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Irish Property Tax Monitor

Smart Taxes thinks it is time to monitor the gestation of the now, quite inevitable property tax in Ireland.  It started with an innocent tiny phrase ‘broadening the tax base’ infiltrating into the public lexicon but its final form was always determined from the start.   The public are being prepared for its birth sometime in the new year.

The first glimpse of the emerging entity for the public at large will be in the report of the Taxation Commission in July.  Smart Taxes sincerely hopes its DNA will express the best of what a property tax can be – i.e. an annual land tax.  But its parentage is not yet clear.  Lessor breeding might prevail and a mediocre, misbegotten proposal might well emerge.  Hopefully, such an arrival will be so misformed as to attract all the outraged fire from the entrenched Left and the Right,  so as to make room for its shapely, smarter fraternal twin.

One of the first government sponsored agencies out of the traps to declare for the new arrival is the National Competiveness Council and it picked up on a major feature of such a tax – its benign impact on productive investment.  But a land tax would be even better we point out, as it would support the struggling construction sector to improve existing properties whereas a tax based on the entire of the property value, land and building is, de facto,  tax on improvements.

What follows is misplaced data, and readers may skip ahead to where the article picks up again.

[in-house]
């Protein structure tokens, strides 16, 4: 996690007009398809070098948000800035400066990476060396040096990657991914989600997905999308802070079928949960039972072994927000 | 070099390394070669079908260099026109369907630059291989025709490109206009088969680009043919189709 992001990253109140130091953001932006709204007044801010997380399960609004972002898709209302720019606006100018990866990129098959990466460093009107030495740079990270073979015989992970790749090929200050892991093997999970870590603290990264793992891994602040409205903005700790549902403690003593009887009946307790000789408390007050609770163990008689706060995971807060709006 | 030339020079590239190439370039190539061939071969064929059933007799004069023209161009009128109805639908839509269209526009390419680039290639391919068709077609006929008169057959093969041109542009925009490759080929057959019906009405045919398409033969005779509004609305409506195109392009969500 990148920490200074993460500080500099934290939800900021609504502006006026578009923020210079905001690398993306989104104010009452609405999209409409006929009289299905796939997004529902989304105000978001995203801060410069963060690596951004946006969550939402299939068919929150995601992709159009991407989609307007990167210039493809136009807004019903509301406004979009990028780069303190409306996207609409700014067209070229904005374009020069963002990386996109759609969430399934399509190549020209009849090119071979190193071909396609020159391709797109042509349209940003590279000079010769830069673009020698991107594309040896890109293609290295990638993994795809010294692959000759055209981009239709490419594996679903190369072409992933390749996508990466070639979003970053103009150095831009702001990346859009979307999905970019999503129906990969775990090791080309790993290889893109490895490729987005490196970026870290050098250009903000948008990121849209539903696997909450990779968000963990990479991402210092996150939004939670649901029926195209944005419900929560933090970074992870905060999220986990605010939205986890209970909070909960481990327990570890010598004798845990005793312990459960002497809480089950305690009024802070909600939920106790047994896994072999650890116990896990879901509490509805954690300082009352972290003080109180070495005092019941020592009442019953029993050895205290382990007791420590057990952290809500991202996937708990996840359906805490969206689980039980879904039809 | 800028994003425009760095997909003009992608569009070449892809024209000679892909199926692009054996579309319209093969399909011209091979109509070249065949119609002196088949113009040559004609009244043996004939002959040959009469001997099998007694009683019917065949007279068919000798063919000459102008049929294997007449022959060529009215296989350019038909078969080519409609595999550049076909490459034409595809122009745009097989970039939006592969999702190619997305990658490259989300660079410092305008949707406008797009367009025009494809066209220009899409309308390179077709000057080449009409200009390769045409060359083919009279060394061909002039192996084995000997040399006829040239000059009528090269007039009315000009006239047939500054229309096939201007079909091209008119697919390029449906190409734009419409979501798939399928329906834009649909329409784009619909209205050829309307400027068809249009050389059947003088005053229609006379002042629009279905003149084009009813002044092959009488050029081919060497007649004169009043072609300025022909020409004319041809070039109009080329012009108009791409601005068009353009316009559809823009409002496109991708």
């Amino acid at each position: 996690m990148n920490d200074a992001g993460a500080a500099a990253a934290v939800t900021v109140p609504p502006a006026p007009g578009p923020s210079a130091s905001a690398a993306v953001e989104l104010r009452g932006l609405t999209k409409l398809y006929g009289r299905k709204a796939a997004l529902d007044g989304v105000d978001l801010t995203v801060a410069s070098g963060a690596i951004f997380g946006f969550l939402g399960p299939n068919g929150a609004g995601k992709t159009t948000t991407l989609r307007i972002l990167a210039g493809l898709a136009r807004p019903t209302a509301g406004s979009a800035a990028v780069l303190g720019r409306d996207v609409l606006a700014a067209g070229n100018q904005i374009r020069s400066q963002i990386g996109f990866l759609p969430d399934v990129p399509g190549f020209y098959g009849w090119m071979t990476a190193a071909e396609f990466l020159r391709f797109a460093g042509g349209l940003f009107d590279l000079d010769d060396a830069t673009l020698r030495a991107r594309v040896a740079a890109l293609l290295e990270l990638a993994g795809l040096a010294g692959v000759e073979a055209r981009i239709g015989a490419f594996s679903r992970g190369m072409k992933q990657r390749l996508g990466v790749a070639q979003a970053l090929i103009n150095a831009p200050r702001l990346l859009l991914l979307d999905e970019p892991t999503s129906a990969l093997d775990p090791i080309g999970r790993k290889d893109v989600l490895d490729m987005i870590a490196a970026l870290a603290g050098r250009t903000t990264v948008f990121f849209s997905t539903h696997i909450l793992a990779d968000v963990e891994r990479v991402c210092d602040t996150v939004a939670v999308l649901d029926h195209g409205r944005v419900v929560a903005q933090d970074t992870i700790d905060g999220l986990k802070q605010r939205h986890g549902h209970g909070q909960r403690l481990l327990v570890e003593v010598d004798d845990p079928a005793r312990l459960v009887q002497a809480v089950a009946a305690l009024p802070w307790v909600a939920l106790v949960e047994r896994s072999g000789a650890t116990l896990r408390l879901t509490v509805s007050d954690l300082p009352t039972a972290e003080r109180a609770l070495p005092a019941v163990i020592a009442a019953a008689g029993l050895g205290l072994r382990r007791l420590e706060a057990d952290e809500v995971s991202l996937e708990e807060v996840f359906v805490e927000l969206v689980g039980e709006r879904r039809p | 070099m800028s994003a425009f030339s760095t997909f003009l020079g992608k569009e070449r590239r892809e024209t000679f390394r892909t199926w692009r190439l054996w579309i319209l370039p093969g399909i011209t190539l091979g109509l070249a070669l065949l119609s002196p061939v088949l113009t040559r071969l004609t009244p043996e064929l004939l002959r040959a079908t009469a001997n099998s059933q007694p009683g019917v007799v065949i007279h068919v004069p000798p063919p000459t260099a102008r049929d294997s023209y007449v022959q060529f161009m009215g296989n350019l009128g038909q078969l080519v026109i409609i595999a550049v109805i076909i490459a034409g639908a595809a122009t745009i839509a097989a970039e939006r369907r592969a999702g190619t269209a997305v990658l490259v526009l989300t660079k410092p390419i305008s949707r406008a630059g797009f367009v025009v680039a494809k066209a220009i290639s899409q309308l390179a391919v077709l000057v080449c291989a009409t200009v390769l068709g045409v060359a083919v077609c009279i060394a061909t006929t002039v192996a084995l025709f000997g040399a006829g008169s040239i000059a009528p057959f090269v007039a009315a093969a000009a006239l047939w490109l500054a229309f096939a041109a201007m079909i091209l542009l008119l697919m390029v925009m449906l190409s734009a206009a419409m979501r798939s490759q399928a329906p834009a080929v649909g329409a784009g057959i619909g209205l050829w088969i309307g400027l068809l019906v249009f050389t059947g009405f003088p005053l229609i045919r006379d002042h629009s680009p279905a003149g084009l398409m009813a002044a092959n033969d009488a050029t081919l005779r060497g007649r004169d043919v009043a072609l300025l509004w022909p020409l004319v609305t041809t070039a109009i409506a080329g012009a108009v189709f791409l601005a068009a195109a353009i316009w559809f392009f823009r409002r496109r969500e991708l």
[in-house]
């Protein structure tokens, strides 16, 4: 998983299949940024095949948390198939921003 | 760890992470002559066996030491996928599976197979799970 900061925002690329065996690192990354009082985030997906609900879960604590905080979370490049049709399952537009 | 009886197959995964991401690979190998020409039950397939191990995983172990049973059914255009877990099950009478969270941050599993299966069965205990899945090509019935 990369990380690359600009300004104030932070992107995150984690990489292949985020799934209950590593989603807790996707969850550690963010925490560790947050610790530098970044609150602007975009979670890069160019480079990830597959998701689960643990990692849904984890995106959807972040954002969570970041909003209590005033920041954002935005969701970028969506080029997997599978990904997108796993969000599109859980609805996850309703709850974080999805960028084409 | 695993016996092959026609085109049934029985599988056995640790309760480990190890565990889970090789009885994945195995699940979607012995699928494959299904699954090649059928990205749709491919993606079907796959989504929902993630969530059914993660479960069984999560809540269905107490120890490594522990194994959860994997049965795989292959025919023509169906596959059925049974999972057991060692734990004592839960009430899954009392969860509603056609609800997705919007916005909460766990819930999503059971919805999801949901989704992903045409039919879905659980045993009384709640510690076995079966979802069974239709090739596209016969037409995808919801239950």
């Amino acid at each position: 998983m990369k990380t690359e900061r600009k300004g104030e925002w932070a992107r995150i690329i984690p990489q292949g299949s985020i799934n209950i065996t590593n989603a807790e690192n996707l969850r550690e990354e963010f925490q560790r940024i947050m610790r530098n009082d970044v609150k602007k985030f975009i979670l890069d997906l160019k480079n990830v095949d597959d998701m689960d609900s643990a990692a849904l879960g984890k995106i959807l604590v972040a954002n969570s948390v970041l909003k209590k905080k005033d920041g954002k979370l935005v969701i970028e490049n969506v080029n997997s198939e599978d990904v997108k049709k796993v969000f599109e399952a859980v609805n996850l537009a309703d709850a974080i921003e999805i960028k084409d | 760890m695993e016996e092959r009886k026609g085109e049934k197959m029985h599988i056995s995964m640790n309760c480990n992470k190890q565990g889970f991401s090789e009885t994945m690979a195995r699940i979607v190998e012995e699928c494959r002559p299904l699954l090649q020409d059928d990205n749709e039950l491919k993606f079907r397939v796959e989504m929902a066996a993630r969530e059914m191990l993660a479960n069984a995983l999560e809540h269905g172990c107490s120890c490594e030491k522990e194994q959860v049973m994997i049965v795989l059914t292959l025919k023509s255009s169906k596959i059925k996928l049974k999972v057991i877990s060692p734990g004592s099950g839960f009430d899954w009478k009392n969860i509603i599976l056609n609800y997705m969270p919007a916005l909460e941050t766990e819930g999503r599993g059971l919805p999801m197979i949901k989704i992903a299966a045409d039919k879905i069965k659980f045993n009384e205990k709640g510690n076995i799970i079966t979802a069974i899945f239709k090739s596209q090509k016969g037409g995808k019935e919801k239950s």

Competitiveness council calls for property tax: Irish Times Report

THE INTRODUCTION of a valuation-based property tax on most residential properties in the Republic has been recommended by the National Competitiveness Council (NCC).

In a report entitled Getting Fit Again: The Short Term Priorities to Restore Competitiveness published yesterday, the NCC said that without “immediate and continuing action” to restore Ireland’s international competitiveness, the economy runs the risk of entering “a prolonged period of depressed economic activity”.

One of the key issues facing the economy, he said, is the sustainability of the public finances.

The report recommended that additional revenue should be raised by broadening the tax base through measures such as a property tax, rather than through further increases in taxes on income.

He said one positive feature of a property tax was that, unlike additional income tax, “it does not affect people’s incentive to work”.  Link to article

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Continuing the Discussion

  1. Money Reform Monitor - Smart Taxes Network linked to this post on June 28, 2009

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